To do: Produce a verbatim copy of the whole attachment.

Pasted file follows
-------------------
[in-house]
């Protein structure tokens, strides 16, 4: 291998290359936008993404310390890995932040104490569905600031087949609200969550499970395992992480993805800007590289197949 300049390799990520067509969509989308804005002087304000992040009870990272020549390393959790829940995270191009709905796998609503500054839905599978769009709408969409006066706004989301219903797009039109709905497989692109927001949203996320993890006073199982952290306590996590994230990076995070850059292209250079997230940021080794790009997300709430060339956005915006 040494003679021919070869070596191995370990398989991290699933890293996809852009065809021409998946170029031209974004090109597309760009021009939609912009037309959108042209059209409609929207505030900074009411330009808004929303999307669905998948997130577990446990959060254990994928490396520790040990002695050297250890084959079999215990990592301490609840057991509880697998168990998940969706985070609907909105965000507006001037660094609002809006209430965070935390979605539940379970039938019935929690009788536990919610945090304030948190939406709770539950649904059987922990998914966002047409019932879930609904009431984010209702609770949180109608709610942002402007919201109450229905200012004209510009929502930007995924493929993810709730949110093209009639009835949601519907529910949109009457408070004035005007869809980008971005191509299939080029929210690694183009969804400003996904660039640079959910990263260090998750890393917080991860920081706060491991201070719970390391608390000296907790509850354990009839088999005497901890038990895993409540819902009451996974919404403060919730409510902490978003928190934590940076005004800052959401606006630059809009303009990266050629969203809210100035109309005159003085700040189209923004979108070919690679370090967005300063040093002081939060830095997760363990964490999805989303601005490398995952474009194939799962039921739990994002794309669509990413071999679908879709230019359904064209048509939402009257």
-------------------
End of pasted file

[in-house]
């Protein structure tokens, strides 16, 4: 291998290359936008993404310390890995932040104490569905600031087949609200969550499970395992992480993805800007590289197949 300049390799990520067509969509989308804005002087304000992040009870990272020549390393959790829940995270191009709905796998609503500054839905599978769009709408969409006066706004989301219903797009039109709905497989692109927001949203996320993890006073199982952290306590996590994230990076995070850059292209250079997230940021080794790009997300709430060339956005915006 040494003679021919070869070596191995370990398989991290699933890293996809852009065809021409998946170029031209974004090109597309760009021009939609912009037309959108042209059209409609929207505030900074009411330009808004929303999307669905998948997130577990446990959060254990994928490396520790040990002695050297250890084959079999215990990592301490609840057991509880697998168990998940969706985070609907909105965000507006001037660094609002809006209430965070935390979605539940379970039938019935929690009788536990919610945090304030948190939406709770539950649904059987922990998914966002047409019932879930609904009431984010209702609770949180109608709610942002402007919201109450229905200012004209510009929502930007995924493929993810709730949110093209009639009835949601519907529910949109009457408070004035005007869809980008971005191509299939080029929210690694183009969804400003996904660039640079959910990263260090998750890393917080991860920081706060491991201070719970390391608390000296907790509850354990009839088999005497901890038990895993409540819902009451996974919404403060919730409510902490978003928190934590940076005004800052959401606006630059809009303009990266050629969203809210100035109309005159003085700040189209923004979108070919690679370090967005300063040093002081939060830095997760363990964490999805989303601005490398995952474009194939799962039921739990994002794309669509990413071999679908879709230019359904064209048509939402009257």